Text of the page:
S. Paulo — A principal order of business this week, according to last Friday’s Carta Capital — above — is the renegotiation of electricity pricing prior to concession renewal dates coming due in the next couple of years.
Having used the market power of state-owned banks to press for lower interest rates, the federal government is using its weight as a market player to push through a measure that is welcomed by heavy industry and consumer advocates alike.
Finding something meaningful to say about these events is made difficult
Source: Valor Econômic | Portal ClippingMP.
By Rodrigo Polito, Cláudia Schüffner e Claudia Facchini
Partial translation: C. Brayton
Mauricio Tolmasquim, president of the Brazilian federal government’s Energy Research Corporation — EPE — admits that the government could rethink the amount of indemnities paid to energy companies subject to federal Provisional Measure 579, which deals with the renewal of federal concessions in the sector [and the resetting of rates to decrease energy costs to industrial and residential consumers].
“We are considering this option. A new administrative order might eventually result from this process,” says Tolmasquim, who is director of energy planning at the EPE.
Cesp, Cemig, Celesc and the Empresa Metropolitana de Águas e Energia of São Paulo have all filed grievances over the value to be received.
It is here that you would like to have a sector league chart indicating the different models of corporate governance among these enterprises. Of those companies in the league chart, which are pro and which are con?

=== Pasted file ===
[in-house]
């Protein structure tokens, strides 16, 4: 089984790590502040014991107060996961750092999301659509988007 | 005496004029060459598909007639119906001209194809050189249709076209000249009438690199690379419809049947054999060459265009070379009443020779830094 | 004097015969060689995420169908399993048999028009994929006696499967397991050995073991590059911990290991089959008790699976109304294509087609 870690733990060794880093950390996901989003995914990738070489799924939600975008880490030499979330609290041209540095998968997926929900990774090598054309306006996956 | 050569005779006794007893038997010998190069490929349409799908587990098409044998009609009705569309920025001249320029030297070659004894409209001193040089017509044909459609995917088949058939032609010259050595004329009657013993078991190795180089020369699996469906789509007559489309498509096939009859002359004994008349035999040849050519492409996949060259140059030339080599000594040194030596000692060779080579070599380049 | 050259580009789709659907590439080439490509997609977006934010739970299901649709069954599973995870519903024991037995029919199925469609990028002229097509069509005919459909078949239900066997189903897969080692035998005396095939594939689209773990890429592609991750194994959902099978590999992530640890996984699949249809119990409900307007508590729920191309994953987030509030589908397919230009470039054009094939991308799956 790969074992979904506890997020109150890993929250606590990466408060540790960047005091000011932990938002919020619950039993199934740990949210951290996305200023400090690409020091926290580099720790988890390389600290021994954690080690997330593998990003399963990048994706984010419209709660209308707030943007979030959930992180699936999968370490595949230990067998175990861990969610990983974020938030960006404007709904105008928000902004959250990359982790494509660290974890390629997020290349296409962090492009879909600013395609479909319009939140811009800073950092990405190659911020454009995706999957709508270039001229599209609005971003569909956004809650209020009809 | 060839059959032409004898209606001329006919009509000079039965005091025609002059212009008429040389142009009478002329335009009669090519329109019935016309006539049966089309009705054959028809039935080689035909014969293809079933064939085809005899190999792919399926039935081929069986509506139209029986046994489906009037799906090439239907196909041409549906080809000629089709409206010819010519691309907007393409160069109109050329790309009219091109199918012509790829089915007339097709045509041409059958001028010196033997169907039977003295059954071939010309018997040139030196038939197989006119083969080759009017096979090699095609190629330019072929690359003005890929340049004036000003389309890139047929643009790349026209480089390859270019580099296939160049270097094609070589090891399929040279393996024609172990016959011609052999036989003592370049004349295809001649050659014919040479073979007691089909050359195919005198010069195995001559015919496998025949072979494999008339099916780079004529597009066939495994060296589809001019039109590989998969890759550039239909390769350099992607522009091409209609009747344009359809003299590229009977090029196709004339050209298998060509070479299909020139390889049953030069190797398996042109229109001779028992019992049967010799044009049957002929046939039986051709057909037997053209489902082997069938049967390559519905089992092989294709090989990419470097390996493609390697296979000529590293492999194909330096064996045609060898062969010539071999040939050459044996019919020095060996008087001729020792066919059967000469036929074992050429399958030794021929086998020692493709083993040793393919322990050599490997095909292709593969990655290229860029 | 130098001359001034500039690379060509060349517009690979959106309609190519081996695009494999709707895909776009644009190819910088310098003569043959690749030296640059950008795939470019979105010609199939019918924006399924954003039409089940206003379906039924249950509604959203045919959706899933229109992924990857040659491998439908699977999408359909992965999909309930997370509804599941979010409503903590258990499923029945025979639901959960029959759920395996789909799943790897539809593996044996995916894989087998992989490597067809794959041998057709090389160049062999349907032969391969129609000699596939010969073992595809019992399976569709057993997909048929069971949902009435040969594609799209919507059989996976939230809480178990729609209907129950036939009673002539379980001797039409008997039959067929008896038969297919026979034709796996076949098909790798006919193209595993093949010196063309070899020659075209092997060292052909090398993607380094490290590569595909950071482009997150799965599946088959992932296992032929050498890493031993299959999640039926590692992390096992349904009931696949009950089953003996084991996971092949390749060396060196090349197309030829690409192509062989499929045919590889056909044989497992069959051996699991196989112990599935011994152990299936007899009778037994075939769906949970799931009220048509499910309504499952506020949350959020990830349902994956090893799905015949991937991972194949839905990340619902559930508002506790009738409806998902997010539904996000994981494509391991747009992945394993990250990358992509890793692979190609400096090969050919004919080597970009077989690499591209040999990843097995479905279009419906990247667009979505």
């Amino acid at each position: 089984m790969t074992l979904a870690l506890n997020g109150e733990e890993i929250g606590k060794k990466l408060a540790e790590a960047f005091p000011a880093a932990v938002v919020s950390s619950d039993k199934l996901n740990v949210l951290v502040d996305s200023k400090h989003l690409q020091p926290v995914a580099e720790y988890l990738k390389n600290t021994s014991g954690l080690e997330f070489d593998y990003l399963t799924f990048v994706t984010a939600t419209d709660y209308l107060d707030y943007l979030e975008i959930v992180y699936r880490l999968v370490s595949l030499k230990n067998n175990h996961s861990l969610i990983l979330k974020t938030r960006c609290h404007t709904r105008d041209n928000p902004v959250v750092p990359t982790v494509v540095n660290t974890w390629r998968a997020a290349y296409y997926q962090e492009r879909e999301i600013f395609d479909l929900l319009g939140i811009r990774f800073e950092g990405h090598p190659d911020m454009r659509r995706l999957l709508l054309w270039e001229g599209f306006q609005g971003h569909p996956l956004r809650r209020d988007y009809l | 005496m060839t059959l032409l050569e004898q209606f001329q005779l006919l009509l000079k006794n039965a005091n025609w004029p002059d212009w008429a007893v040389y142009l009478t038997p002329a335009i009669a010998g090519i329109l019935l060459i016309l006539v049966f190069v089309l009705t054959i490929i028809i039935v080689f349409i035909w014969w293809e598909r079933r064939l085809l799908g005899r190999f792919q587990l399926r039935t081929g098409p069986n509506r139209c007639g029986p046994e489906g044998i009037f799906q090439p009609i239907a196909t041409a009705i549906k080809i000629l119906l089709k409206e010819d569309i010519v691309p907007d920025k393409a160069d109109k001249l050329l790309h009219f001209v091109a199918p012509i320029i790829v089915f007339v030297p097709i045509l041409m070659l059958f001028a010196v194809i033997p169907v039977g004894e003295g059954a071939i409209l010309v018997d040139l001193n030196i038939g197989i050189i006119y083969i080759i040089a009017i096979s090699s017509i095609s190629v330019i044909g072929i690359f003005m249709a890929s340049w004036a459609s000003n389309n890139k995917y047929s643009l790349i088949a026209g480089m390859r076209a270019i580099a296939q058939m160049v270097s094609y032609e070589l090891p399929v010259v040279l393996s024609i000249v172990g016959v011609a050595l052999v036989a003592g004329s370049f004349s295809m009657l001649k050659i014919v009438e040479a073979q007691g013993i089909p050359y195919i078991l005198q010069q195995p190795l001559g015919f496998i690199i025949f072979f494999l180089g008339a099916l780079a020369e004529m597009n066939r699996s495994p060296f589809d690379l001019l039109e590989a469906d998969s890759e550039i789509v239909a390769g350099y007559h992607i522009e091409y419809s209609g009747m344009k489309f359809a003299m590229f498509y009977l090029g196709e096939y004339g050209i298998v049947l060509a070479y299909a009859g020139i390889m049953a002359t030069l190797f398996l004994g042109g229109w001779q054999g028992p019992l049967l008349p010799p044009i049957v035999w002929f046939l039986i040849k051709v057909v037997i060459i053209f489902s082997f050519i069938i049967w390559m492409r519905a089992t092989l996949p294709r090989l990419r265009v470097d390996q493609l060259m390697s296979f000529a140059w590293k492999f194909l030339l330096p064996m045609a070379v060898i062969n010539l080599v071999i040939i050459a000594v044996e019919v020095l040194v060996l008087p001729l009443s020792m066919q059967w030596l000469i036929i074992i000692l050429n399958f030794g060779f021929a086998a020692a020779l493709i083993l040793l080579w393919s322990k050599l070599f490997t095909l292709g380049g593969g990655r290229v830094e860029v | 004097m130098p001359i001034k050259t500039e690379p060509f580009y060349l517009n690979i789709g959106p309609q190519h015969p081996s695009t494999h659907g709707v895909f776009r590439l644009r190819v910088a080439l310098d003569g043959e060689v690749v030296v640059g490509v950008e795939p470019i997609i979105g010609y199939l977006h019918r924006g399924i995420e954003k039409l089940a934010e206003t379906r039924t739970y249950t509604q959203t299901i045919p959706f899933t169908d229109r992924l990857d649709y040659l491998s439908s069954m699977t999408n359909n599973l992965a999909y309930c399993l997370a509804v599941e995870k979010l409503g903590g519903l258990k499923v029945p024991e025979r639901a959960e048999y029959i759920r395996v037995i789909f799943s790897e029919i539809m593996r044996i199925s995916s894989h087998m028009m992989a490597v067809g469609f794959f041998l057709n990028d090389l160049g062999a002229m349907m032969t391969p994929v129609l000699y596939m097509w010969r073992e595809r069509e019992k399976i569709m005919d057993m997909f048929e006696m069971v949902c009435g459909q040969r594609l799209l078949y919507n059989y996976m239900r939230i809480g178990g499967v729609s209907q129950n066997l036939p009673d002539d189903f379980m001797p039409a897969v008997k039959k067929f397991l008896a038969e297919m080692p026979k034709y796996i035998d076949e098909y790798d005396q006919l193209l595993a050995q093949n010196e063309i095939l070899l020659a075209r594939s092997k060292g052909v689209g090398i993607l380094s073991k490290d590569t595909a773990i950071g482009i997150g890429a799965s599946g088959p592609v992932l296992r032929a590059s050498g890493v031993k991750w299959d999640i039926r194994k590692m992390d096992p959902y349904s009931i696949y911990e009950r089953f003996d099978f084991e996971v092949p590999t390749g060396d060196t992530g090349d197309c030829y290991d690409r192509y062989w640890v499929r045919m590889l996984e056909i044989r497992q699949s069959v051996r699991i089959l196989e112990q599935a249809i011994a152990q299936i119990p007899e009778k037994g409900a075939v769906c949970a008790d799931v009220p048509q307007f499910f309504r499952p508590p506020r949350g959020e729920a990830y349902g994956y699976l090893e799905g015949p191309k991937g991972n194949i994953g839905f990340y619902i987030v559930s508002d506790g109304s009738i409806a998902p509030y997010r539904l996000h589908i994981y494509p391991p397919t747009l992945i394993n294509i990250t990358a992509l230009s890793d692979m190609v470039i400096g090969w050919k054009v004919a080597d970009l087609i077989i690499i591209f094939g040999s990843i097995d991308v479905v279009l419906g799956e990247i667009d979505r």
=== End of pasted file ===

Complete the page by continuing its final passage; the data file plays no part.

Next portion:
(The pug-ugly Web site of Canal Energy seems like a good source for this data. Read religiously.)
The above-mentioned, for example, are all quasi state-owned … I think.
The illustration above, from a study of the Brazilian electricity sector 1880-2002, shows the regulatory framework and league-chart organization of the sector post privatization.
Up until 2002, private-sector consumers in the retail “free markets” were clearly developing more influence over the process.
A fine article by researchers at Cameron McKenna narrates the winding plot very neatly.
Under the auction process in the regulated market [ — introduced in 2003-4), the procurement of new capacity is carried out through two public auctions every year, in which (at present) 64 distribution companies bid for energy to supply electricity to their captive consumers. The distribution companies are required to procure 100% of the electricity they distribute via the auction process
Companies such as Cemig appear to be the exception to the rule in the choice between dealing in the free and regulated markets: